Rosa Montero is an acclaimed novelist and an award-winning journalist for the Spanish newspaper El País. A native of Madrid and the daughter of a professional bullfighter, Montero published her first novel at age twenty-eight. She has won Spain’s top book award, the Qué Leer Prize, twice—for The Lunatic of the House in 2003 and Story of the Transparent King in 2005. Rosa was kind enough to answer a few of my questions about herself and her latest novel, Tears In Rain.


KC: Will you tell us a bit about your brand new book, Tears In Rain?

Rosa Montero: It is a science fiction thriller set in Madrid 2109… Actually, it is an existential thriller, so to say, because it talks about the main human tragedy: to come to this beautiful life so filled with desires and projects and dreams, and to die so soon! Because death comes always too soon, even if you manage to be 100 years old!!! Besides this, it is a book about human nature, about memory and identity, about politics and the need of the others. Bruna Husky, the main character, is a former warrior replicant who works as a detective, and I think she is the strongest character I have ever written. And I hope that all these ingredients are wrapped up in a tight and adventurous and gripping and humorous tale, lol!!!

KC: Tears In Rain isn’t your first novel, and you have a journalism background. Did you see yourself as a writer in some form since you were young? What made you decide to start writing fiction?

RM: I always say I am an organic writer, because I write fiction in the same natural and essential way as I breathe. As most novelists, I began writing fiction when I was a child. J.K.Rowling said in an interview she wrote her first novel at 6 years old and it was about a talking rabbit. I wrote my first short stories at 5 years old and they were about talking mice… We all seem to write about talking rodents, I don´t know why, lol…. Anyway, I have been writing fiction all my life; I didn’t even decide to do it, it simply was there; and I decided to become a journalist just because it was something near to my passion for writing.

KC: Are there any particular authors or books that have influenced you in a strong way?

RM: Hundreds!!!! We writers are all children of many literary parents. Every book you have liked teaches you something. And even the books you don´t like teach you a lesson about what not to do… But to name some masters: for my hyperrealistic side, Vladimir Nabokov; for my fantastic side, Ursula K. LeGuin and Borges.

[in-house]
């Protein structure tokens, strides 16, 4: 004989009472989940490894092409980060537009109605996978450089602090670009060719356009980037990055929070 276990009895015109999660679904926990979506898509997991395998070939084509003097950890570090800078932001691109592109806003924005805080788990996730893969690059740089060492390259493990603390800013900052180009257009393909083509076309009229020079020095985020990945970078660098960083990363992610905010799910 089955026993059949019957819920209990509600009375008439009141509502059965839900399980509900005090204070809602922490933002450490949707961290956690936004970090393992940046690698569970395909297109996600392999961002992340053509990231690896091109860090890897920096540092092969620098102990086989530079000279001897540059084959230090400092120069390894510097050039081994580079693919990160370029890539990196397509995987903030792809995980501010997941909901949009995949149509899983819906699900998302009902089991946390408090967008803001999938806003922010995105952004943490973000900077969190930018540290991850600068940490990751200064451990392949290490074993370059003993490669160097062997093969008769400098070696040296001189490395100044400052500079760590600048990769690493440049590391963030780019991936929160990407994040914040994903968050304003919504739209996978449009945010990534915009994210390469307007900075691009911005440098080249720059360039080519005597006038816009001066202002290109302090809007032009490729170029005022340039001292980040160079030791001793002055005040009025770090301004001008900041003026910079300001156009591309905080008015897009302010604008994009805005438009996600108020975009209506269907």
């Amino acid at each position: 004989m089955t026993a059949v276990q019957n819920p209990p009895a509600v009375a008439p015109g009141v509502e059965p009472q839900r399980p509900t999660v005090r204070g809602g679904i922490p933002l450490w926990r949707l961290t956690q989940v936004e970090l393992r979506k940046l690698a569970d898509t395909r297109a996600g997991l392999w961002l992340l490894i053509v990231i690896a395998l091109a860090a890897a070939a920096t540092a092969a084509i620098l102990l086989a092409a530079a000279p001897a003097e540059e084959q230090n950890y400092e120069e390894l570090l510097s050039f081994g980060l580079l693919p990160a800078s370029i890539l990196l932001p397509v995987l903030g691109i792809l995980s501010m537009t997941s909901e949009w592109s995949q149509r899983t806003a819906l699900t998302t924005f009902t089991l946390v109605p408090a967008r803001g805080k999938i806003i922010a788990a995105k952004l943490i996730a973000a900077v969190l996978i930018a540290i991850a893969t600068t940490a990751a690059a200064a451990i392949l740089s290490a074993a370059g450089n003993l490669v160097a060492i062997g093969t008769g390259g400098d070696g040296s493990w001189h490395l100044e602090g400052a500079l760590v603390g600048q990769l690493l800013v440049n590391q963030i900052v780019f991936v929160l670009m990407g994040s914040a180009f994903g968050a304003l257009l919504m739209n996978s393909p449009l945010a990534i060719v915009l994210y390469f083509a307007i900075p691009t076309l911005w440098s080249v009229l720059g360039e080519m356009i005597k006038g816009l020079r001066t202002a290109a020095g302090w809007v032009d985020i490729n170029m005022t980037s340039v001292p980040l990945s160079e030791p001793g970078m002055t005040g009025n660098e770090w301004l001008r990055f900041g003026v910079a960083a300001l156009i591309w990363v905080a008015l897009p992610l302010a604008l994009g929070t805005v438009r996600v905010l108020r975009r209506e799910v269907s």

KC: Sci-fi is a very broad genre. Do you have any other ideas you’d like to explore in future novels?

RM: I will write more novels with Bruna Husky… the next one will have a more spy novel touch, and survival (and the price of it) will be a main topic… But, for me, writing Sci-fi is like writing any other novel… I mean, I have published 12 novels in 33 years, two of them Sci-Fi; and, although the 12 seem very different, all of them talk about the same thing, the human condition, and have the same topics, which are my obsessions: death, time, identity, memory, power, love, survival…

KC:What do you love most about writing science fiction?

RM: It has a wonderful metaphorical strength. You can talk about old subjects through powerful new tales.

KC: What are you reading now?

RM: Set In Darkness, by Ian Rankin. It is a novel ten years old, but I have just been in Edinburg and a friend gave it to me…. I like it.

KC: When you manage to find some free time, how do you like to spend it?

RM: I love to walk in the countryside, specially trekking in the mountains with my dogs. And also reading, listening to music, watching films and theater plays, having fun with friends, going to art exhibitions… the usual things.

KC: What’s next for you?

RM: Next March I will publish my next book in Spain, a work half about Marie Curie, half about myself… I enjoyed very much writing it and I hope readers will share that joy with me.

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